Health and HIV/AIDS in Zambia

Zambia’s population is about 11 – 12 million people.  HIV prevalence in Zambian adults is currently about 15.2 %, with approximately 1.67 million Zambians HIV positive.  Approximately 52,000 Zambians died of AIDS in 2007. This is a drop from 2001 when 99,000 were estimated to have died.  As a result of mother-to-child transmission of HIV/AIDS, more than 30,000 children are born HIV-positive each year in Zambia.  Since the HIV/AIDS pandemic hit Zambia, the average life expectancy has dropped from 50 years to 40 years.  AIDS has left a generation of orphans in its wake: Over 30% of all Zambian children under the age of 15 are currently orphans.  The estimates of children living on the streets of Zambia varies from 75,000 to the 100,000s with an estimated 69% being 14 years or younger. The number of street children in Lusaka (the capital) jumped from 35,000 in 1991 to 90,000 in 1998, partly because of the growing number of parents who had died from AIDS. The population of Lusaka is currently around 1.5 million. Homeless children from the rural areas often find their way to the towns and cities. Even though HIV is so prevalent, malaria is still the leading killer of children in Zambia. Zambia has up to 4,000,000 cases of malaria per year. The most vulnerable to death by malaria are babies, children and pregnant women.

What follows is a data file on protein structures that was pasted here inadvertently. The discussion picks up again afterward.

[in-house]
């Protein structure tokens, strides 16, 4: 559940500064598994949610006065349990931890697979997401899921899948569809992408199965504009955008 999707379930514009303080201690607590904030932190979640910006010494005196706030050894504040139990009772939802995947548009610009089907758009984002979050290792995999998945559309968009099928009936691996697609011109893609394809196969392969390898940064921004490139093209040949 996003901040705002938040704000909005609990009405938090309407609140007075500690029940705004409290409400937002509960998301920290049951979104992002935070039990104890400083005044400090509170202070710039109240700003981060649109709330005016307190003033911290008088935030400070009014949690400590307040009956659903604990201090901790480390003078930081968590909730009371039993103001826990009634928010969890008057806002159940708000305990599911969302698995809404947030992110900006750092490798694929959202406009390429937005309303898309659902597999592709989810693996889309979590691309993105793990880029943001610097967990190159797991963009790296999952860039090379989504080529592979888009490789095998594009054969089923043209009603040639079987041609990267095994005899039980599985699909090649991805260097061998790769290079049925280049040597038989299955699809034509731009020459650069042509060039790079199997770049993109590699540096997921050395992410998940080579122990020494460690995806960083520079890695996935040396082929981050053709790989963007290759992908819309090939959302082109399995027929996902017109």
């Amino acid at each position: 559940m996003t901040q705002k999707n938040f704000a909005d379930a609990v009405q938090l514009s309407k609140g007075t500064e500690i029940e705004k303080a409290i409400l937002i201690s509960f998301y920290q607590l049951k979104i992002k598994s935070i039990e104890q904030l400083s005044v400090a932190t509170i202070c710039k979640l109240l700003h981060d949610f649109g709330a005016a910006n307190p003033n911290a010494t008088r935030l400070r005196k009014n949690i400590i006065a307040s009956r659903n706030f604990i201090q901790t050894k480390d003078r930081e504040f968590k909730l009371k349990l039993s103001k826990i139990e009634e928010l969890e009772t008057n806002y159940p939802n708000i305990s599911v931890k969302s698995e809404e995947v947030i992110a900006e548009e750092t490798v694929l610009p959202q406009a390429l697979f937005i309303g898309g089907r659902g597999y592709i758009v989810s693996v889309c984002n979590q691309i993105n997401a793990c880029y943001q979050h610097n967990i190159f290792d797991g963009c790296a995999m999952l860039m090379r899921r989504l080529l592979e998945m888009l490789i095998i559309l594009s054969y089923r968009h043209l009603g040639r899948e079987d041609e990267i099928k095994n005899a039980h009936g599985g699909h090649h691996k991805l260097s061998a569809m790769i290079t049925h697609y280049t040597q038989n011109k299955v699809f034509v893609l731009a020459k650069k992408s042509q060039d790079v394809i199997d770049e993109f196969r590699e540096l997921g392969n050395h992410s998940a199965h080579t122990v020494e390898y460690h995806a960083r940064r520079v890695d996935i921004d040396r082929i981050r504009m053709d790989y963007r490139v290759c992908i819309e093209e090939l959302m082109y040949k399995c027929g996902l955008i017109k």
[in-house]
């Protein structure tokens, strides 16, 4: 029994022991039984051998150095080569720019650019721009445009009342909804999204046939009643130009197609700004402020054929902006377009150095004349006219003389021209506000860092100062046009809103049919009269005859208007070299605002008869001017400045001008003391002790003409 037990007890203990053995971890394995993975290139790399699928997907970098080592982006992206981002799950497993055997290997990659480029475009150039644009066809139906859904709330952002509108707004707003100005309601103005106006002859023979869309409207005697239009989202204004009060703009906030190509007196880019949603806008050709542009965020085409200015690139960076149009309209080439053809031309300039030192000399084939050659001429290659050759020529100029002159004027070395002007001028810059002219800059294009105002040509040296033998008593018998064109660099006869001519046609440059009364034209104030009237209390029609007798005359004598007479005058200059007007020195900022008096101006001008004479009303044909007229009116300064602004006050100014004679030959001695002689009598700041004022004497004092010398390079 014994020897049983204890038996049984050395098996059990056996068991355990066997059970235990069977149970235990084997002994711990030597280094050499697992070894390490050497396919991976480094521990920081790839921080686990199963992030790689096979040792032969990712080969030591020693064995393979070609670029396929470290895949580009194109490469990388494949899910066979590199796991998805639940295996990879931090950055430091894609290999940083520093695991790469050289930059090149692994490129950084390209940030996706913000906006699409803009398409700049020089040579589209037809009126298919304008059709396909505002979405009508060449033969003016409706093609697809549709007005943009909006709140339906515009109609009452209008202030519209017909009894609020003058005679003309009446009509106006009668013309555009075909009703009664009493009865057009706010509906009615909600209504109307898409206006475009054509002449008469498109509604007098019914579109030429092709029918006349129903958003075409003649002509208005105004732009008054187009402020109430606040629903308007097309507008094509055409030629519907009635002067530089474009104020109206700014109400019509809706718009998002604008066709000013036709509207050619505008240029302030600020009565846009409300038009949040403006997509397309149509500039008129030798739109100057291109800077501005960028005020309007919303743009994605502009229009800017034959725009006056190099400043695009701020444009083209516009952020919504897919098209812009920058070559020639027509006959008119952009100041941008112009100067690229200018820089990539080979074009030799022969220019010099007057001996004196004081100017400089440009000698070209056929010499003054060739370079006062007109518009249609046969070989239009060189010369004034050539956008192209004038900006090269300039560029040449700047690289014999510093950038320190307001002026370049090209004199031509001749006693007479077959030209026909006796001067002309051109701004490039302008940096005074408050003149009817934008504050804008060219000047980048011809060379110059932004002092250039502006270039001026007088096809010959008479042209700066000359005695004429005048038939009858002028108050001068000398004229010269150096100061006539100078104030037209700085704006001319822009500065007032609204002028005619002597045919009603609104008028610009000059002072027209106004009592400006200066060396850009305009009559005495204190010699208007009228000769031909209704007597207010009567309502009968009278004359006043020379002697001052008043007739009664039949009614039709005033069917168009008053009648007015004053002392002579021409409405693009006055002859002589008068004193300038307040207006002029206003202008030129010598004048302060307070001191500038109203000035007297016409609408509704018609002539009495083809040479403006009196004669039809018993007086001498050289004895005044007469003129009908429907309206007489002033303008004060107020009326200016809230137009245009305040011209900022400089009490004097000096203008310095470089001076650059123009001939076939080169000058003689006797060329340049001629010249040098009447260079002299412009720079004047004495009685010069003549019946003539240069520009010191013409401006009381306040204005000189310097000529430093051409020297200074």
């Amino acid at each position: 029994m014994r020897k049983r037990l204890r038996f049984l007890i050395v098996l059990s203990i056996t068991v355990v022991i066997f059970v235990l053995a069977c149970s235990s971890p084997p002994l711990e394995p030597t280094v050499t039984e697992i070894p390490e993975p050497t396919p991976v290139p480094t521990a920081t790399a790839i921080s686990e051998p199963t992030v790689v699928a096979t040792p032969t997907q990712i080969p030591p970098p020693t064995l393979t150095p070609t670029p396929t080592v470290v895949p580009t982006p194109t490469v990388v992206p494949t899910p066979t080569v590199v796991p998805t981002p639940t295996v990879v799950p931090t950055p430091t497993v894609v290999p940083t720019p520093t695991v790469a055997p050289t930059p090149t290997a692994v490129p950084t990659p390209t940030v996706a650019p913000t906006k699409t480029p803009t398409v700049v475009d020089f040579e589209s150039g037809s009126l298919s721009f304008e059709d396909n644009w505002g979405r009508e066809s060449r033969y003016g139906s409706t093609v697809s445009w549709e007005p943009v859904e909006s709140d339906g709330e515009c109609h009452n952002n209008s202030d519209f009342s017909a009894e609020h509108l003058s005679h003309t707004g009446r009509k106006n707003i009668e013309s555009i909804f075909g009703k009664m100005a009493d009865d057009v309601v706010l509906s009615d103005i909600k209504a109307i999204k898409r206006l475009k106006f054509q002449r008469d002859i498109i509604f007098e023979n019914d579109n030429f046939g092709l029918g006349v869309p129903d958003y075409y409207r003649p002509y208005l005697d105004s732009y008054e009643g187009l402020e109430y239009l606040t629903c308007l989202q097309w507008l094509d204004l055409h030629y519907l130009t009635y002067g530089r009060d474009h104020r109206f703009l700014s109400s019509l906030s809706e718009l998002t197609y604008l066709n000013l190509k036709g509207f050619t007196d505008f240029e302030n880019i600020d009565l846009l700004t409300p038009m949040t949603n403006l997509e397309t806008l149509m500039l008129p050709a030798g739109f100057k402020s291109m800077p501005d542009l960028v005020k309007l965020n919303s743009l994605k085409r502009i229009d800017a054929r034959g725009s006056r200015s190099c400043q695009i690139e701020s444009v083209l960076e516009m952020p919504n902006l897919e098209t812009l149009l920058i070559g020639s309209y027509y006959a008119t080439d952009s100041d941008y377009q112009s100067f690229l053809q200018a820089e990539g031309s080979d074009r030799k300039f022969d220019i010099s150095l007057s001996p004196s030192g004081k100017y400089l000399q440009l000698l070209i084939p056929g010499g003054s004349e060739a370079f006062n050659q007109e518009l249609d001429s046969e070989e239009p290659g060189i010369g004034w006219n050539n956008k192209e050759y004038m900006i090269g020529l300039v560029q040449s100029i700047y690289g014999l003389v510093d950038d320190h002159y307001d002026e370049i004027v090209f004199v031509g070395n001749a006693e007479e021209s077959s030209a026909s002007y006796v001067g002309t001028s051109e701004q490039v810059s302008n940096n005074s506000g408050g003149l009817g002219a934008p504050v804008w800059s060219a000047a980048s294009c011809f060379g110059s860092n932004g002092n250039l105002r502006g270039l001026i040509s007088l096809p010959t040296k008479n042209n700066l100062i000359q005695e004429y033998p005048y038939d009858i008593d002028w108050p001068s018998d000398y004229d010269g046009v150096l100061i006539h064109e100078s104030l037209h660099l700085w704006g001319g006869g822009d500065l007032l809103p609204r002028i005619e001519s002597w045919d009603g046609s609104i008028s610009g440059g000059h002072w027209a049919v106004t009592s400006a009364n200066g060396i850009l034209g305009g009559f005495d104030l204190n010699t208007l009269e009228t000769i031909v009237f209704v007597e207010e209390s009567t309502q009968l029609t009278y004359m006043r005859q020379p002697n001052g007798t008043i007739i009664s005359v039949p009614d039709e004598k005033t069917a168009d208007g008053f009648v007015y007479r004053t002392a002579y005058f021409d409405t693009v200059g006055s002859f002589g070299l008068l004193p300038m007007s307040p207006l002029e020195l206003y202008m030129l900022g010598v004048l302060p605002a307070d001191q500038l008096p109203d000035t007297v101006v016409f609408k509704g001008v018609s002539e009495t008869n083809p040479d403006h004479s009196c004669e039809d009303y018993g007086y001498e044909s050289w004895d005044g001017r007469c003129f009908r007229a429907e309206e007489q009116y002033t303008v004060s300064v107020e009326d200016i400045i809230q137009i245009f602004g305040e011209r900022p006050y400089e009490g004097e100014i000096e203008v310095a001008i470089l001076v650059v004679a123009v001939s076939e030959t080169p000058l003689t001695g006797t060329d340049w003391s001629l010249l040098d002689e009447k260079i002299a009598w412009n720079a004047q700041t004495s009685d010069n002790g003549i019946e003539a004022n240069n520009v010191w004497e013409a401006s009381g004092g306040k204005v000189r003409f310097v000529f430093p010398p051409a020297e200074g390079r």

Kafue compound – the target site Kafue compound, approximately 70 km south-west of the capital city Lusaka, has a population of around 10,000 people who live in traditional 1 to 2-room, small mud-brick homes, mostly without running water, electricity or sanitation.  Even so, these people are meticulously clean, collecting water daily from a community tap or the Kafue river for bathing, clothes washing, drinking and food preparation. Major industries in and around Kafue (including Nitrogen Chemicals of Zambia and Kafue Textiles of Zambia, Zambia Concrete and others) collapsed in an economic downturn in the 1990s creating massive local unemployment.  Many people turned to subsistence farming, and some moved from the area to seek work in Lusaka or other small towns.  Due to the world wide economic recession, the new Steel plant in Kafue has been partially closed.  According to the ‘Labour Force Survey, 2008’, only 600 of Kafue’s 10,000 residents are employed. Like most areas in Zambia, Kafue compound has an orphan crisis. Families have absorbed orphans to capacity, and poverty secondary to unemployment, underemployment, single parent households, AIDS, and malaria has overwhelmed the already stretched resources.  Orphans, the community’s most vulnerable individuals, are now at high risk of malnutrition and disease because of poverty.